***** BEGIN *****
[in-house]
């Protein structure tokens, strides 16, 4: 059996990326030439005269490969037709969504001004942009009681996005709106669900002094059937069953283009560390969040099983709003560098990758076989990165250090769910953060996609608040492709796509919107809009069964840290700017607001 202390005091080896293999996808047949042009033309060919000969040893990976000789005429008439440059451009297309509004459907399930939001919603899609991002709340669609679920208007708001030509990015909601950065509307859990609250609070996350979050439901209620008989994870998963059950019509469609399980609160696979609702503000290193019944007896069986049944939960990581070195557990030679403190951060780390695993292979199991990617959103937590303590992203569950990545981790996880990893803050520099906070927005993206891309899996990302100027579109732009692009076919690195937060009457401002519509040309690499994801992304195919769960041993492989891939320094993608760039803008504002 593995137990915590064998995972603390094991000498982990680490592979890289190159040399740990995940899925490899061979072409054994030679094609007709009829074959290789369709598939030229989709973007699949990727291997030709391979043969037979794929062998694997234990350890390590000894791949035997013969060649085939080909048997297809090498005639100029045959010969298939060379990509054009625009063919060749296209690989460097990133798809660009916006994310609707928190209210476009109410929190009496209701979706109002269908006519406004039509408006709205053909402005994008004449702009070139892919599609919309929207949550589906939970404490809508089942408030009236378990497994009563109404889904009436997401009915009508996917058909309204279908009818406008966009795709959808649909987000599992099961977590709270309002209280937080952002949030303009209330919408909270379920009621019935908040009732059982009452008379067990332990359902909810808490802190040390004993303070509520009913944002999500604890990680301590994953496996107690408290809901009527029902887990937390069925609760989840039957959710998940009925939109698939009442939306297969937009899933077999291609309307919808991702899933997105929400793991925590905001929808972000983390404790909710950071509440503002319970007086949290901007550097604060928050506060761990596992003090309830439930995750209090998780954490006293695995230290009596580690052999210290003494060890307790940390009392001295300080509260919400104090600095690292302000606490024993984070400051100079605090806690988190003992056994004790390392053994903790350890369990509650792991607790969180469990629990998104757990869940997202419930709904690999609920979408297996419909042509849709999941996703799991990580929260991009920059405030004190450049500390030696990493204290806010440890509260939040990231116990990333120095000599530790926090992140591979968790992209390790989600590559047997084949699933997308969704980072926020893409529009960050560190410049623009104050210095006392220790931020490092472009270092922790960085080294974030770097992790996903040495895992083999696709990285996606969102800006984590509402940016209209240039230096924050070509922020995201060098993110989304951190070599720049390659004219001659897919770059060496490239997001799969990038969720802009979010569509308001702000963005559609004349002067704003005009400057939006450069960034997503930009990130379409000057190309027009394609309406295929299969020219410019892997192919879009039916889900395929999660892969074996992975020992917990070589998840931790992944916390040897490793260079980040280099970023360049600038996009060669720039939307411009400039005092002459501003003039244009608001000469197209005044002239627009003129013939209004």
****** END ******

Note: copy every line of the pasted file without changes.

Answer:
[in-house]
């Protein structure tokens, strides 16, 4: 059996990326030439005269490969037709969504001004942009009681996005709106669900002094059937069953283009560390969040099983709003560098990758076989990165250090769910953060996609608040492709796509919107809009069964840290700017607001 202390005091080896293999996808047949042009033309060919000969040893990976000789005429008439440059451009297309509004459907399930939001919603899609991002709340669609679920208007708001030509990015909601950065509307859990609250609070996350979050439901209620008989994870998963059950019509469609399980609160696979609702503000290193019944007896069986049944939960990581070195557990030679403190951060780390695993292979199991990617959103937590303590992203569950990545981790996880990893803050520099906070927005993206891309899996990302100027579109732009692009076919690195937060009457401002519509040309690499994801992304195919769960041993492989891939320094993608760039803008504002 593995137990915590064998995972603390094991000498982990680490592979890289190159040399740990995940899925490899061979072409054994030679094609007709009829074959290789369709598939030229989709973007699949990727291997030709391979043969037979794929062998694997234990350890390590000894791949035997013969060649085939080909048997297809090498005639100029045959010969298939060379990509054009625009063919060749296209690989460097990133798809660009916006994310609707928190209210476009109410929190009496209701979706109002269908006519406004039509408006709205053909402005994008004449702009070139892919599609919309929207949550589906939970404490809508089942408030009236378990497994009563109404889904009436997401009915009508996917058909309204279908009818406008966009795709959808649909987000599992099961977590709270309002209280937080952002949030303009209330919408909270379920009621019935908040009732059982009452008379067990332990359902909810808490802190040390004993303070509520009913944002999500604890990680301590994953496996107690408290809901009527029902887990937390069925609760989840039957959710998940009925939109698939009442939306297969937009899933077999291609309307919808991702899933997105929400793991925590905001929808972000983390404790909710950071509440503002319970007086949290901007550097604060928050506060761990596992003090309830439930995750209090998780954490006293695995230290009596580690052999210290003494060890307790940390009392001295300080509260919400104090600095690292302000606490024993984070400051100079605090806690988190003992056994004790390392053994903790350890369990509650792991607790969180469990629990998104757990869940997202419930709904690999609920979408297996419909042509849709999941996703799991990580929260991009920059405030004190450049500390030696990493204290806010440890509260939040990231116990990333120095000599530790926090992140591979968790992209390790989600590559047997084949699933997308969704980072926020893409529009960050560190410049623009104050210095006392220790931020490092472009270092922790960085080294974030770097992790996903040495895992083999696709990285996606969102800006984590509402940016209209240039230096924050070509922020995201060098993110989304951190070599720049390659004219001659897919770059060496490239997001799969990038969720802009979010569509308001702000963005559609004349002067704003005009400057939006450069960034997503930009990130379409000057190309027009394609309406295929299969020219410019892997192919879009039916889900395929999660892969074996992975020992917990070589998840931790992944916390040897490793260079980040280099970023360049600038996009060669720039939307411009400039005092002459501003003039244009608001000469197209005044002239627009003129013939209004």